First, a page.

BEIJING (Reuters) - China’s crude steel output is expected to rise 3 percent to 832 million tonnes this year, and by a further 0.7 percent in 2018, as major mills ramp up operations, offsetting the impact of the shutdown of outdated plants, a government body said on Monday.
Output in 2018 will be 838 million tonnes, said the China Metallurgical Industry Planning and Research Institute (MPI) in a report.
“The growth comes after Beijing’s crackdown on illegal low-grade steel products, which were never included in the official statistics,” it said.
“The supplies are now filled in by legal steel mills.”
A strong rebound in China’s industrial activity this year, led by steel and other metal producers, has helped produce forecast-beating economic growth of nearly 7 percent.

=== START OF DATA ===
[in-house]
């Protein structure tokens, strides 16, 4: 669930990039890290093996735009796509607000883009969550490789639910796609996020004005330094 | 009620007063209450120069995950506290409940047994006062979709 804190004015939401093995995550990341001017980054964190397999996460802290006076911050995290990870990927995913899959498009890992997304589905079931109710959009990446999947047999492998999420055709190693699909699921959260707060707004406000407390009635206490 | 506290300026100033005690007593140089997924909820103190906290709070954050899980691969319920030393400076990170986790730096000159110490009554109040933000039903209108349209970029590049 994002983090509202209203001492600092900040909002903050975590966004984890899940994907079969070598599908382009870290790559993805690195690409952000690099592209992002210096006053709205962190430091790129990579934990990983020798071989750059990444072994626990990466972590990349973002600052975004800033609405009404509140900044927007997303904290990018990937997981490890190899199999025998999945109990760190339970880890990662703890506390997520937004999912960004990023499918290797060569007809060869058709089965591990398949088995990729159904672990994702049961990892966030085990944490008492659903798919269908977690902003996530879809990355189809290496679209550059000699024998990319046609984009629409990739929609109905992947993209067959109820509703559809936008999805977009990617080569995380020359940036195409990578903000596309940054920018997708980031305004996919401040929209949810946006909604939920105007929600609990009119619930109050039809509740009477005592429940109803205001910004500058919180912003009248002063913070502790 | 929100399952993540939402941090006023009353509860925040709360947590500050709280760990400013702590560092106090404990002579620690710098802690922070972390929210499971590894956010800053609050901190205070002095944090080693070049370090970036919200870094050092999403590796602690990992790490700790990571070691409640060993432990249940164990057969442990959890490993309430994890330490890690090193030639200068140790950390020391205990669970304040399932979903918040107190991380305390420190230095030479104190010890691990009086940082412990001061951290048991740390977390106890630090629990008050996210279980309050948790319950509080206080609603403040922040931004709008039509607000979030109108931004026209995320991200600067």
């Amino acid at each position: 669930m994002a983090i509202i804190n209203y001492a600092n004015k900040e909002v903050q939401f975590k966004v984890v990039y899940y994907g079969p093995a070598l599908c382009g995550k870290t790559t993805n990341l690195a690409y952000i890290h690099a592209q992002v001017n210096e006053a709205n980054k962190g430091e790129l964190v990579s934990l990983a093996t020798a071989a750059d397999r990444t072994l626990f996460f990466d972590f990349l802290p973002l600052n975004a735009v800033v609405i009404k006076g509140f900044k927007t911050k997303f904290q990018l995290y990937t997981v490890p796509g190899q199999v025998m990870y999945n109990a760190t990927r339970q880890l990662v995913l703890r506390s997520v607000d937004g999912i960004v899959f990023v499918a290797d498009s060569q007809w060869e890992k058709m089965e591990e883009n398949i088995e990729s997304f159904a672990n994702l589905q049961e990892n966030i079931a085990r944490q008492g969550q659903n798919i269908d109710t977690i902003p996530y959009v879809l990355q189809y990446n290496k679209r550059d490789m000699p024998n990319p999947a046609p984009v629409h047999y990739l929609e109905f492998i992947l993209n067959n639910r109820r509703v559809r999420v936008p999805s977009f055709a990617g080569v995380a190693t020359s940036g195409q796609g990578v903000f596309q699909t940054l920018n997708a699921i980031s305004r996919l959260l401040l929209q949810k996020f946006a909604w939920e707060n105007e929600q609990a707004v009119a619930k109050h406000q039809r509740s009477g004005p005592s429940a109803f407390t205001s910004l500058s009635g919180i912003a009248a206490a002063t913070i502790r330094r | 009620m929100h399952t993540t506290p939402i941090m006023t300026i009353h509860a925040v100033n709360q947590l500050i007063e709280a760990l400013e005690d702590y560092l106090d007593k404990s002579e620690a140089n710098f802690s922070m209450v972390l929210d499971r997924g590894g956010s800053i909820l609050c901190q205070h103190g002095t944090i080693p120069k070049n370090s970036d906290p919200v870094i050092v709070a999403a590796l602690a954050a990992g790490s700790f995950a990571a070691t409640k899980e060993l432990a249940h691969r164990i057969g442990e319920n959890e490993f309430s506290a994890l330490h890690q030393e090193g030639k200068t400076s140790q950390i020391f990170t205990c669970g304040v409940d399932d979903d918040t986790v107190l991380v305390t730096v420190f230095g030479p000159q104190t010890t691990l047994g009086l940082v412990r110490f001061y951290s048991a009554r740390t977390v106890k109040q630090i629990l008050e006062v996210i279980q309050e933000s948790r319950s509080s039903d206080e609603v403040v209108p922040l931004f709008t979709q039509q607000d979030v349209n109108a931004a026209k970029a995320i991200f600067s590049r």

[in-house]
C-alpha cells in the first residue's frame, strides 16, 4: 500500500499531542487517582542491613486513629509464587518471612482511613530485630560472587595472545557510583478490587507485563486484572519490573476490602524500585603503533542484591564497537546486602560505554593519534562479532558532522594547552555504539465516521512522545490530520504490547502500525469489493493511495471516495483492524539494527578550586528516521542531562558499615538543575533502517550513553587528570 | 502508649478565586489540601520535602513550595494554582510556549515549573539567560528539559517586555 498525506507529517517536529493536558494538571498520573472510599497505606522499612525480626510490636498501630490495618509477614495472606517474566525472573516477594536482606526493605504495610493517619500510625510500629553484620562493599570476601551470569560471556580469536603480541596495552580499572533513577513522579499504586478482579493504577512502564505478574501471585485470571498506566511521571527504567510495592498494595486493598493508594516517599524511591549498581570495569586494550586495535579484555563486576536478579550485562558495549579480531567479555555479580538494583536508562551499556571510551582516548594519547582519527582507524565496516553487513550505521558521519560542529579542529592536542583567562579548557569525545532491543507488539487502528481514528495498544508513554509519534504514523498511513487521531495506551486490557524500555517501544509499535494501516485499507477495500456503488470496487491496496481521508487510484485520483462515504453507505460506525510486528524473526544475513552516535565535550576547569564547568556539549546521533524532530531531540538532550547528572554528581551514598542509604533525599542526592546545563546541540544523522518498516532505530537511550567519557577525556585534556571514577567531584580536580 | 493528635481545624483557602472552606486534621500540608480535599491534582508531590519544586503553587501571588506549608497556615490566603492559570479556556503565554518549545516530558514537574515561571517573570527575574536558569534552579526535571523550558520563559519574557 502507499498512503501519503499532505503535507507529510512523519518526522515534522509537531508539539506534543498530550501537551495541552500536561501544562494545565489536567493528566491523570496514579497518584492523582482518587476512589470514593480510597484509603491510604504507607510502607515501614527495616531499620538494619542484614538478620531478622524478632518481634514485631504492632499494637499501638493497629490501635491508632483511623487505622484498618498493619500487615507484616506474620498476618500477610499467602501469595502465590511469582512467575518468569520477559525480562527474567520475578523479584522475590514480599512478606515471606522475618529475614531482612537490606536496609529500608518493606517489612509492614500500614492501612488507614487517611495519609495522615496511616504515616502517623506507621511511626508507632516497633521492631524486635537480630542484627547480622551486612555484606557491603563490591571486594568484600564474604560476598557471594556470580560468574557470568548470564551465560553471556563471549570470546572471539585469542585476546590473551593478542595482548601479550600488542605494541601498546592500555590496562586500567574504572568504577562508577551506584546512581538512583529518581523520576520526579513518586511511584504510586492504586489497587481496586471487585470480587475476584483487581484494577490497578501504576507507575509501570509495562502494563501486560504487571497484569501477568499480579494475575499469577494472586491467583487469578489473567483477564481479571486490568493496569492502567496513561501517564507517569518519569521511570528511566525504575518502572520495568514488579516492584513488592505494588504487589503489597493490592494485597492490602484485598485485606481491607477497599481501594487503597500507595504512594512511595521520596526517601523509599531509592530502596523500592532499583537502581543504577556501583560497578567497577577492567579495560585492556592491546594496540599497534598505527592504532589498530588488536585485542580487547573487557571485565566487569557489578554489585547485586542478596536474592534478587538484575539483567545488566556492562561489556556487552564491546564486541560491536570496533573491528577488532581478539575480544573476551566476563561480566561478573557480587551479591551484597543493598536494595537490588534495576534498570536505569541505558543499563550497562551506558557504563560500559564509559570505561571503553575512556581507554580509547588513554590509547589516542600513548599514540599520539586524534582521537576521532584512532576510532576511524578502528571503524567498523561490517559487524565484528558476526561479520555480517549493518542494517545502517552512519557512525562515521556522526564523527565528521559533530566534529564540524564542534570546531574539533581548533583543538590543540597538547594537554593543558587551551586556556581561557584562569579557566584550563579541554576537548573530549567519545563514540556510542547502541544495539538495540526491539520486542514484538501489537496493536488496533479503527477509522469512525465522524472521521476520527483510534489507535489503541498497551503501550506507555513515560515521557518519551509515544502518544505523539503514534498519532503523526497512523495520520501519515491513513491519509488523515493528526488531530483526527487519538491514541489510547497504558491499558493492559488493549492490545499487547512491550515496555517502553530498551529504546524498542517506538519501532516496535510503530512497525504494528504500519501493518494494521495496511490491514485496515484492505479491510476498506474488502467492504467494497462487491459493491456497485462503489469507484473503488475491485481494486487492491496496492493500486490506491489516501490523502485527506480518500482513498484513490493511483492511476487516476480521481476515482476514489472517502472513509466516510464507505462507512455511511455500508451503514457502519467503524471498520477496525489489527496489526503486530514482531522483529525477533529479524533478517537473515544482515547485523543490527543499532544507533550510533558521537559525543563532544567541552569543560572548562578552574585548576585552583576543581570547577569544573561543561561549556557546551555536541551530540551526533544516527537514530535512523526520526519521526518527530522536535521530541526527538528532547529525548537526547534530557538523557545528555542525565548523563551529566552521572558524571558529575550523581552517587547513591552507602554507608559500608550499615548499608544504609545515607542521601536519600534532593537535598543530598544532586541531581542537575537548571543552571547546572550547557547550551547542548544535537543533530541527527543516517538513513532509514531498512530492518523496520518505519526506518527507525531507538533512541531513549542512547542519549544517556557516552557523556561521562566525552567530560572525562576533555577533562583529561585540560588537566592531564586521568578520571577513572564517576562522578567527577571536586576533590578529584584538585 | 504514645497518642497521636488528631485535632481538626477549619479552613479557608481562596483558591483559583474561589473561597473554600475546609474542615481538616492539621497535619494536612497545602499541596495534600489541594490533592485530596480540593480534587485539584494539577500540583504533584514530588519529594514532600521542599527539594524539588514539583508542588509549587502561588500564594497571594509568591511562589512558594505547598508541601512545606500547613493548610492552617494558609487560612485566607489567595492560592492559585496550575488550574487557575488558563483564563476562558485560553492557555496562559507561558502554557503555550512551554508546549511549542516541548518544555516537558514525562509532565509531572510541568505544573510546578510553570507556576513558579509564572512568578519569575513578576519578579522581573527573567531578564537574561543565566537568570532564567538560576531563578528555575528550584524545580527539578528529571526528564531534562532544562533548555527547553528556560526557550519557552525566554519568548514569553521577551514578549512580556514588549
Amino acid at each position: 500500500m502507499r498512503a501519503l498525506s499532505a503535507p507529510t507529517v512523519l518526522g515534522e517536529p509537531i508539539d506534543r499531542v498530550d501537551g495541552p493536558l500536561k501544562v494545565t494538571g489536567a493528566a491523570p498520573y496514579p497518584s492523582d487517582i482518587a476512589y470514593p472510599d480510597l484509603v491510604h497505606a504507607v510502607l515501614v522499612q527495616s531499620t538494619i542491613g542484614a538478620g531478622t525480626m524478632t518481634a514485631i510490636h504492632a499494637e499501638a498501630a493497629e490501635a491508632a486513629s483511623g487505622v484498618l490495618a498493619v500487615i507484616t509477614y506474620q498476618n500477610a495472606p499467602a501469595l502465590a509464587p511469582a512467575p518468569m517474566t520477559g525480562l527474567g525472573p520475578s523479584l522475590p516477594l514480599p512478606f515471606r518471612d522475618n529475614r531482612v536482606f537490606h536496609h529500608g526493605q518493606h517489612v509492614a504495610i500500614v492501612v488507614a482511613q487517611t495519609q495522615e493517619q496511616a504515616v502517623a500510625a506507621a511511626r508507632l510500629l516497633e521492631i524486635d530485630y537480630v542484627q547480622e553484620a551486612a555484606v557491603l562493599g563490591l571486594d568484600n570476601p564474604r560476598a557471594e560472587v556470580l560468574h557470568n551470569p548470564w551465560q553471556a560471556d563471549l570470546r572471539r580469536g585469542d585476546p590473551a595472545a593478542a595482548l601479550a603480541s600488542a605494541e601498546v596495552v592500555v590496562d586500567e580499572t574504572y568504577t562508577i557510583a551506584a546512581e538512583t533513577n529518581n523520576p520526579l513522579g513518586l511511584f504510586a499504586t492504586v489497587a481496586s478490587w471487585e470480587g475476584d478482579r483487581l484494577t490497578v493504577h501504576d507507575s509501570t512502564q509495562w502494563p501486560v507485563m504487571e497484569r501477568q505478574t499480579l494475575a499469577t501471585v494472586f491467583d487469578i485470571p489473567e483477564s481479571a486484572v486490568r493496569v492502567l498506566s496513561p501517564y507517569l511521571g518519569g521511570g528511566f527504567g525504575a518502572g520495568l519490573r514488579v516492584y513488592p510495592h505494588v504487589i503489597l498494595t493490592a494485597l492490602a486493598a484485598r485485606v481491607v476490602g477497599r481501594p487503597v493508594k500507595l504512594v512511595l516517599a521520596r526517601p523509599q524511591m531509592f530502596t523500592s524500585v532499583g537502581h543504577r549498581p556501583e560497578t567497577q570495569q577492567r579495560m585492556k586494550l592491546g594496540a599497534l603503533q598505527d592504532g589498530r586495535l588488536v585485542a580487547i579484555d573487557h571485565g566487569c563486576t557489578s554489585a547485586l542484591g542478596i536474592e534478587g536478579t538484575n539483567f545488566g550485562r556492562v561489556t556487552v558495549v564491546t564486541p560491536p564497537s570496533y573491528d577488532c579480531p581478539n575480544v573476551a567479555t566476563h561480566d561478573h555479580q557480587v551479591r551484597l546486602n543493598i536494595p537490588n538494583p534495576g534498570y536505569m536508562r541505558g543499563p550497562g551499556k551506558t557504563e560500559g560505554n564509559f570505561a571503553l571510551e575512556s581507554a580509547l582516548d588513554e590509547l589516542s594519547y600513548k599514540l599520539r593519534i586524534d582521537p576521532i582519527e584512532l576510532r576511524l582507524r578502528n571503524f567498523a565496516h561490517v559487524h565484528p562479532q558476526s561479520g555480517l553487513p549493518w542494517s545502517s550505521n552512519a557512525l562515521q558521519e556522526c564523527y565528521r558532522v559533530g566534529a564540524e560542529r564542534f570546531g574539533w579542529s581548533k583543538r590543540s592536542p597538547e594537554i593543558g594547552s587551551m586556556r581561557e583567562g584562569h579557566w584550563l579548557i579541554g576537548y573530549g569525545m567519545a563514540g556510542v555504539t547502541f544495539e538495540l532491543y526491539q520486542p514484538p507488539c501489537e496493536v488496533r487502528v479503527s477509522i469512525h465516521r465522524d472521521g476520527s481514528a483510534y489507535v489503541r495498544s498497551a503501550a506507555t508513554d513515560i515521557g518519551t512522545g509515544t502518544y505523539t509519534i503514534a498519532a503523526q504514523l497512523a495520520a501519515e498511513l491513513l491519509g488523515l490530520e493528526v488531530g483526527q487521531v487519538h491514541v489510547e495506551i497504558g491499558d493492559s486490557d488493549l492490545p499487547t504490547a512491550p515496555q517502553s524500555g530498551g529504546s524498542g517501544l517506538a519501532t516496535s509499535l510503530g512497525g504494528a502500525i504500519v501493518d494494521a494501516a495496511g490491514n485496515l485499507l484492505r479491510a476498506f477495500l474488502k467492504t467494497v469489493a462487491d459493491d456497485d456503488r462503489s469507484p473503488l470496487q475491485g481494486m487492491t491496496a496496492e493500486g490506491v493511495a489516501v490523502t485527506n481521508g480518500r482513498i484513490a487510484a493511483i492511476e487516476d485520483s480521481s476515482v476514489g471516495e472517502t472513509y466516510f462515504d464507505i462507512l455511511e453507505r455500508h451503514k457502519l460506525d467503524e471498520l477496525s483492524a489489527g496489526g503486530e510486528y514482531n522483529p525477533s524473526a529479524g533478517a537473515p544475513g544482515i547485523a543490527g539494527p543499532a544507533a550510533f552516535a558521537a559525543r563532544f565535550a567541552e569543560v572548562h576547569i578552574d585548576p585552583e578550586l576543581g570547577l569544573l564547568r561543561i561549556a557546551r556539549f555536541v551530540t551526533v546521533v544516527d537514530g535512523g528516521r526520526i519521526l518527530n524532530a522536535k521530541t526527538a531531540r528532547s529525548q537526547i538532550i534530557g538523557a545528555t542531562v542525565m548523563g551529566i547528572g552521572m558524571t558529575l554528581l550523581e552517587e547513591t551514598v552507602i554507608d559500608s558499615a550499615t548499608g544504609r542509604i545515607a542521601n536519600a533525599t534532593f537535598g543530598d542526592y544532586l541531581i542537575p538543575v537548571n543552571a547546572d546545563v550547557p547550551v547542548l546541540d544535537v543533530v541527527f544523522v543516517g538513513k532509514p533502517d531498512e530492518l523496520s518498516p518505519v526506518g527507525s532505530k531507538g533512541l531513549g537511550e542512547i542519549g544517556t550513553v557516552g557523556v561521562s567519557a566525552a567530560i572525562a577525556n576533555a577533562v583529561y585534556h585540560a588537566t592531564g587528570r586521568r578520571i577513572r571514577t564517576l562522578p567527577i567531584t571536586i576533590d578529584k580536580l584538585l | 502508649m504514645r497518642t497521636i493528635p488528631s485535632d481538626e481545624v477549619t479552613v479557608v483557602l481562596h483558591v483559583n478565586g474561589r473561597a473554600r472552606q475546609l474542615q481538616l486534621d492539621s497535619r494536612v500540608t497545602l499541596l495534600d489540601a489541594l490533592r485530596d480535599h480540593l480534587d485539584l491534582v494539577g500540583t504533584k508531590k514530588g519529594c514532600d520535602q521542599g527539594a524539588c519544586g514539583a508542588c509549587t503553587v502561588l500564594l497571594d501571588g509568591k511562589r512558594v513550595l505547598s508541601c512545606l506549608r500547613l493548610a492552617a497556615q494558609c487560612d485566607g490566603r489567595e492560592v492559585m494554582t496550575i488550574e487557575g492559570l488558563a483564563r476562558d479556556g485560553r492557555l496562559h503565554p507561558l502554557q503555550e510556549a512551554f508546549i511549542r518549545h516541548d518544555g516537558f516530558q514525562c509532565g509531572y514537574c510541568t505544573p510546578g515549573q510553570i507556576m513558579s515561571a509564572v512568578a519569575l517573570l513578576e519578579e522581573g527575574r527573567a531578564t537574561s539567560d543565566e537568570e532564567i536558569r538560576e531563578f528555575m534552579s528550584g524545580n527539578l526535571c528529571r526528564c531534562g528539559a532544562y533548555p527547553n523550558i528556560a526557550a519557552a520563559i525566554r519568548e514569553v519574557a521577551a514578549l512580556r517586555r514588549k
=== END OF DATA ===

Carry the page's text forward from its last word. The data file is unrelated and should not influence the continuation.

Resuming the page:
The world’s largest steel maker produced 808 million tonnes of crude steel in 2016 and eliminated around 120 million tonnes of low-tech steel product capacity in the first half of this year.
Iron ore demand in the world’s top buyer is expected to rise 1.3 percent to 1.122 billion tonnes this year from 2016 and dip 0.2 percent to 1.12 billion tonnes in 2018, according to the MPI report.
The MPI expects that China will export a net 63 million tonnes of steel products in 2017 and 2018, up 3 percent and 0.7 percent respectively.
It also predicts the country’s steel demand will rise to 726 million tonnes in 2018 from 722 million tonnes in 2017, prompted by steady economic growth.
Reporting by Muyu Xu and Josephine Mason in Beijing, and Ruby Lian in Shanghai; Editing by Kim Coghill and Richard Pullin